insist that your "3-Bin Discard Collection World" is not my vision of
the future. Three bins is almost as great an oversimplification as One Bin. The
more we try to put in that recycling bin, the more it looks like a garbage can.
But the most dangerous thing about single-stream recycling is the way it protects
producers from responsibility. ARBoone writes:
I am not aware of any markets anywhere for
post-consumer mylar although I have seen rolls of pre-consumer mylar film trim
in plastics recycling plants. Mylar is 30% of my non-recyclable discards.
Here is what Germany's much-vaunted producer-responsibility program
for packaging looks like -- full of mylar headed for the incinerator. The
European "Green Dot" recycling system has become a waste-of-energy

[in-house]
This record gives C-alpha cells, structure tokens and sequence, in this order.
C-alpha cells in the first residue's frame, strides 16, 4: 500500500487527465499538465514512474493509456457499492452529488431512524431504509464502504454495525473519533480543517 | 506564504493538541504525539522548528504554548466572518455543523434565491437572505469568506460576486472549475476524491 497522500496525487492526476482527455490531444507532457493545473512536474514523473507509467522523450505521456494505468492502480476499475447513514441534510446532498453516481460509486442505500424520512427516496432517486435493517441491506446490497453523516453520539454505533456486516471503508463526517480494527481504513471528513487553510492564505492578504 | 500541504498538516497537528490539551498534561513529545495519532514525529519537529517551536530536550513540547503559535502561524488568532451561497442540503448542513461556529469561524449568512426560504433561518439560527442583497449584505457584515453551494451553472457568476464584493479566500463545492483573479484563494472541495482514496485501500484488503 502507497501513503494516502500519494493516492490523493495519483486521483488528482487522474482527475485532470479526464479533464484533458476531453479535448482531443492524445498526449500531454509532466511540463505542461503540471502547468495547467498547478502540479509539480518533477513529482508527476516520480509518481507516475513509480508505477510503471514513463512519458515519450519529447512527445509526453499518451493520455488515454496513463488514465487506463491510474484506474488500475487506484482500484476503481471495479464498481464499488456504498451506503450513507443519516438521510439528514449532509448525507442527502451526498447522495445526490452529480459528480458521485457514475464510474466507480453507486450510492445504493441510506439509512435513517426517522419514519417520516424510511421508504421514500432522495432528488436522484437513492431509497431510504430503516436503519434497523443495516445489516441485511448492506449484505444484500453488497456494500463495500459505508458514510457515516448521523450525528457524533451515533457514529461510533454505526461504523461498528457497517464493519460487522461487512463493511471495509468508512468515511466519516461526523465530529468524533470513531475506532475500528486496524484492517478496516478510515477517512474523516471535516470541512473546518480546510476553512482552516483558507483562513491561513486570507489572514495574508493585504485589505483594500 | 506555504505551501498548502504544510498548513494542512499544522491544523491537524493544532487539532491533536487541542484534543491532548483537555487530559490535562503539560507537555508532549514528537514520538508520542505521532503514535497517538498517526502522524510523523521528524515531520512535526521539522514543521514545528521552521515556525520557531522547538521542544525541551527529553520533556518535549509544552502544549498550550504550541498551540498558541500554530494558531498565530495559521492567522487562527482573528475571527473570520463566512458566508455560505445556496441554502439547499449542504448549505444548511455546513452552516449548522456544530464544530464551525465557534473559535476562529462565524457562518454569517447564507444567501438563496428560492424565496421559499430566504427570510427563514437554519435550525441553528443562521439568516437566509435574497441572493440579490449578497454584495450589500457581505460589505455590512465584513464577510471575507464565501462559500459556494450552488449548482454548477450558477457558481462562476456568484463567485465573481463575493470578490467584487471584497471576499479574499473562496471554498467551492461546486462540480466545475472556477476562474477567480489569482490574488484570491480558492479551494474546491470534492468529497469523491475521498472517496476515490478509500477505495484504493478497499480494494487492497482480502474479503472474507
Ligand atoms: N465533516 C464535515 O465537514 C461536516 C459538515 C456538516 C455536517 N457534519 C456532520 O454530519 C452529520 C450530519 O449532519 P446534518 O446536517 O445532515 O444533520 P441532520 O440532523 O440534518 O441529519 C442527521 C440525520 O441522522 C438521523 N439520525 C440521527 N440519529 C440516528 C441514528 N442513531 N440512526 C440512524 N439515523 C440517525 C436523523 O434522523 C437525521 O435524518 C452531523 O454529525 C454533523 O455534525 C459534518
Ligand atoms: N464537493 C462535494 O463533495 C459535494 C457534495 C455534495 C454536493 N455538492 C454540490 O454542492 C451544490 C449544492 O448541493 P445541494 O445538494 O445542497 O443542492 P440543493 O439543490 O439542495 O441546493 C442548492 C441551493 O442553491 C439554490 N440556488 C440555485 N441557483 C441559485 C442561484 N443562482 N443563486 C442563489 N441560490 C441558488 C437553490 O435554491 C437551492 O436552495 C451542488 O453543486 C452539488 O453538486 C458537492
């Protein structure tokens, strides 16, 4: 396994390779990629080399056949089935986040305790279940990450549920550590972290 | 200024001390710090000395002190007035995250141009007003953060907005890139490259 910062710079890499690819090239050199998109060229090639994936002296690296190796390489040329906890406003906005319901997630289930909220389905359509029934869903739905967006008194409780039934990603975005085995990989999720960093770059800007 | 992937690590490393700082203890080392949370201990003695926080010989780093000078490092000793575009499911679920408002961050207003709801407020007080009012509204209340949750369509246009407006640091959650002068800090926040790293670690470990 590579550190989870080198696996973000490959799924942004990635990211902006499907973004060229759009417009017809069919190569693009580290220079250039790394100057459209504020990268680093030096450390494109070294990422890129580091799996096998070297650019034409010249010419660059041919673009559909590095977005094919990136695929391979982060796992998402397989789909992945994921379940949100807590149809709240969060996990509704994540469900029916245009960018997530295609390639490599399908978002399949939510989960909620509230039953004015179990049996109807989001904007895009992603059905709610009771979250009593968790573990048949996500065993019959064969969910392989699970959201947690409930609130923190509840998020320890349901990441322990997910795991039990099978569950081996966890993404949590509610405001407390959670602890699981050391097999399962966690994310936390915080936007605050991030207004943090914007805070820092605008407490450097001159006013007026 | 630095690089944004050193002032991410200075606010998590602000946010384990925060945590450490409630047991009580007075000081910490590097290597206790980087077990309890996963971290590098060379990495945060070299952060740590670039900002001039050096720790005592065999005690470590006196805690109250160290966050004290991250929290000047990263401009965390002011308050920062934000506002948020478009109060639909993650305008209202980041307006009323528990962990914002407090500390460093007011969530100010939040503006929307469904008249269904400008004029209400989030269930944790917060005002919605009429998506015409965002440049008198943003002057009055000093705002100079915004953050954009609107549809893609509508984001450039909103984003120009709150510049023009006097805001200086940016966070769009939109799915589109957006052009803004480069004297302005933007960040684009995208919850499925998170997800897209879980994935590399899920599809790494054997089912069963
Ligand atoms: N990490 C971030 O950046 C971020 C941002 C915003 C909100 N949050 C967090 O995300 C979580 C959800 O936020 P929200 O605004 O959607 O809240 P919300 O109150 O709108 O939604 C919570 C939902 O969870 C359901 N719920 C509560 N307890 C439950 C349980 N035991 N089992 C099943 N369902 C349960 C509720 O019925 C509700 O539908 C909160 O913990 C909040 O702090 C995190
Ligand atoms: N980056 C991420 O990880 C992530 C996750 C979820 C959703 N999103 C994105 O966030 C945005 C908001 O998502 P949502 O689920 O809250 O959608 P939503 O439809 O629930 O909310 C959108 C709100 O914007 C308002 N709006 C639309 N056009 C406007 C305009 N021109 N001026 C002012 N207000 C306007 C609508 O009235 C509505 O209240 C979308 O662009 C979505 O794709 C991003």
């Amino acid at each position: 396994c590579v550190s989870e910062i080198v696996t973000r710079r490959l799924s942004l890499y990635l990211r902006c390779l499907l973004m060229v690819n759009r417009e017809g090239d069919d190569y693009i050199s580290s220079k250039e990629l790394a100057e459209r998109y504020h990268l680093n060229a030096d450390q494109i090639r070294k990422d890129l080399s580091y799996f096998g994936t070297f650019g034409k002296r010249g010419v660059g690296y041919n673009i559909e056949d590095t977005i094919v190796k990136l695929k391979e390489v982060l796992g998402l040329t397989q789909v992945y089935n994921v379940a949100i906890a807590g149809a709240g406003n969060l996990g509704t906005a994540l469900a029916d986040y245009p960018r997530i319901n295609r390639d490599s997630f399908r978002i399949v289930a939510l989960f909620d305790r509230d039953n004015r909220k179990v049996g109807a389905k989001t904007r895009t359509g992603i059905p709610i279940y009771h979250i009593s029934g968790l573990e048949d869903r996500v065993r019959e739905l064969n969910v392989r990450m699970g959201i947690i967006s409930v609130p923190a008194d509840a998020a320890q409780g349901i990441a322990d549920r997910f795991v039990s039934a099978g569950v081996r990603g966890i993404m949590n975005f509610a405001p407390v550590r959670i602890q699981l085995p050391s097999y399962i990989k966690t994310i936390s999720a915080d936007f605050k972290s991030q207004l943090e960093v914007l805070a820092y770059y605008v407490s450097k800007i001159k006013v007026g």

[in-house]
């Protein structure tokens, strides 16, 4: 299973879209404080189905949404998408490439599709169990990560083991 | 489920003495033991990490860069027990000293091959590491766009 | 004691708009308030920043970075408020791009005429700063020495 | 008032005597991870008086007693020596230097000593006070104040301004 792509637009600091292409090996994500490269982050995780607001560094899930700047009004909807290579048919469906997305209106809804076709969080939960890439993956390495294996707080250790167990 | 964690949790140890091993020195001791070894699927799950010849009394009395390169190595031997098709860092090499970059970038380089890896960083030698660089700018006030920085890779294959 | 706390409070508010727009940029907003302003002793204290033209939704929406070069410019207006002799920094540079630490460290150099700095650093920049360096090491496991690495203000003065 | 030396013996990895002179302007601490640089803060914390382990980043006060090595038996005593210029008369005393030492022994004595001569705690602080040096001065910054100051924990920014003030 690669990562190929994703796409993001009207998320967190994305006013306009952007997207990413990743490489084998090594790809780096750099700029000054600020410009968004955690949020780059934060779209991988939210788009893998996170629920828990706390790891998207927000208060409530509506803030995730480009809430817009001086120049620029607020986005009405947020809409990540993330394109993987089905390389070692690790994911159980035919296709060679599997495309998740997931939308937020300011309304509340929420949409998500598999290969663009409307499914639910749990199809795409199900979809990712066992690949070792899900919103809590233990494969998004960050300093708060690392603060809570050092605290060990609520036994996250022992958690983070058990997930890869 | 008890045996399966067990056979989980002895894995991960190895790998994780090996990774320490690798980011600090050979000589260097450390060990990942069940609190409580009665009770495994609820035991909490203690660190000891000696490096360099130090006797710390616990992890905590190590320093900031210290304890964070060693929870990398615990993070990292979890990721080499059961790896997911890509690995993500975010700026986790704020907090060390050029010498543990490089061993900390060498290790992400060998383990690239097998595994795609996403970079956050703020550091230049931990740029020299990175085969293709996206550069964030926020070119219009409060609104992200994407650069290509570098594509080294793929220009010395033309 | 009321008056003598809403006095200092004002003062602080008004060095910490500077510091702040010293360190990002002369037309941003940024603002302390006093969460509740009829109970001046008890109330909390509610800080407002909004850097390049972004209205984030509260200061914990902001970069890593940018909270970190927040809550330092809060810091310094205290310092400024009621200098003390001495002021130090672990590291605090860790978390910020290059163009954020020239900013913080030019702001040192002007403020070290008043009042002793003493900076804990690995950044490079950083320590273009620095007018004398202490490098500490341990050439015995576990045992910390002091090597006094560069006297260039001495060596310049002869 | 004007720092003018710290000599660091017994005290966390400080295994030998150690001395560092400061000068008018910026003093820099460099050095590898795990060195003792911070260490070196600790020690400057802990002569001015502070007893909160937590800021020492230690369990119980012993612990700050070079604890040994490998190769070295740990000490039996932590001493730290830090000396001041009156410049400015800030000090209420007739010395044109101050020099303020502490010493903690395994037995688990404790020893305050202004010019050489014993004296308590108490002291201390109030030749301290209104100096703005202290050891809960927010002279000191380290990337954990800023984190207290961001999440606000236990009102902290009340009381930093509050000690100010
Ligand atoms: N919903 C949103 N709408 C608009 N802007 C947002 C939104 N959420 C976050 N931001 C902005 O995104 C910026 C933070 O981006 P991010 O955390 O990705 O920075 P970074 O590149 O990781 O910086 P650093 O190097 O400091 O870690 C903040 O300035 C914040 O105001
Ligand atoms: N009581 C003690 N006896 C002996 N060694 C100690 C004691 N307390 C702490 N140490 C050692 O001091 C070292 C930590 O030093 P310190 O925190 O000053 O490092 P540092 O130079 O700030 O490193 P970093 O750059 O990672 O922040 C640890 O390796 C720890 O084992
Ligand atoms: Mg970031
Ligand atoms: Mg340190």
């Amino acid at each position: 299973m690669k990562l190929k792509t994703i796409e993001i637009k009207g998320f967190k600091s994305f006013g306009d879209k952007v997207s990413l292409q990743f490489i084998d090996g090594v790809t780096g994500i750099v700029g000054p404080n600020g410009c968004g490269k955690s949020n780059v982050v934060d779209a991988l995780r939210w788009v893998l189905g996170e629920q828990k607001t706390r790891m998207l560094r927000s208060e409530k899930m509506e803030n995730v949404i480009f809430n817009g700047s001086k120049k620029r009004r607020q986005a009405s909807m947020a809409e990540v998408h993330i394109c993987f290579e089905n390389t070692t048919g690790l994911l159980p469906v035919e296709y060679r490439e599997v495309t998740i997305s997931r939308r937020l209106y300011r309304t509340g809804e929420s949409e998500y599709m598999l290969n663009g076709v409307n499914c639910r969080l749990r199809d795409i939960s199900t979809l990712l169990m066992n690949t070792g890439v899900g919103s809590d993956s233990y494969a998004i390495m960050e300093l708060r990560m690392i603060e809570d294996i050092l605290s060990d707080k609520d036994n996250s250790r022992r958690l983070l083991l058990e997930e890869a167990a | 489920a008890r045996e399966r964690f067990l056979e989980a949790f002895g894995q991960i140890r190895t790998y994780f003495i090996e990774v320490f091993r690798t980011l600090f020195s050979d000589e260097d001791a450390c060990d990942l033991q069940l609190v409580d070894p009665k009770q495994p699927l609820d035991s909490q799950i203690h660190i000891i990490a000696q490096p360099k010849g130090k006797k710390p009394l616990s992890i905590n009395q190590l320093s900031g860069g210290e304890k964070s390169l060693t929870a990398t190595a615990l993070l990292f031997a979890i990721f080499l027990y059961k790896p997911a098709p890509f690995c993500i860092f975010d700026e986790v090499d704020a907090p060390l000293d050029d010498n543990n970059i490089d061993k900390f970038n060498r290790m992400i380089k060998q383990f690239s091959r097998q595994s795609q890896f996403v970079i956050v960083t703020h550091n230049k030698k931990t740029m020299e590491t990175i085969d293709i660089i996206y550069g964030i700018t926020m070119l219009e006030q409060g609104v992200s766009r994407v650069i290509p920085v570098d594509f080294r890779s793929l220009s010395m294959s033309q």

system (they even had to amend the Packaging Directive for this) because
single-stream collection gives producers of non-recyclable packaging cover.
When I lived in Colorado for a year it broke my heart that I had no choice but
to dump 14 glass micro-brew beer bottles that George and I drained each week
into a big dumpster with a recycling symbol on the side. What a waste. I sure
miss the Boulder Flatirons in the sunrise... but I sure like living in a
place where I can get any domestic beer in a refillable bottle.
At 03:16 PM 11/14/2008, Eric Lombardi wrote:
Single stream is not the big
bad monster here folks. As Biddle said in his last email, there are
different qualities of single stream out there. The key is the technology
and how many tons an hour you run through it.
In the early history of SS, the markets did not enforce or reward quality, thus
the MRF's didn't get the pricing feedback that said "clean it up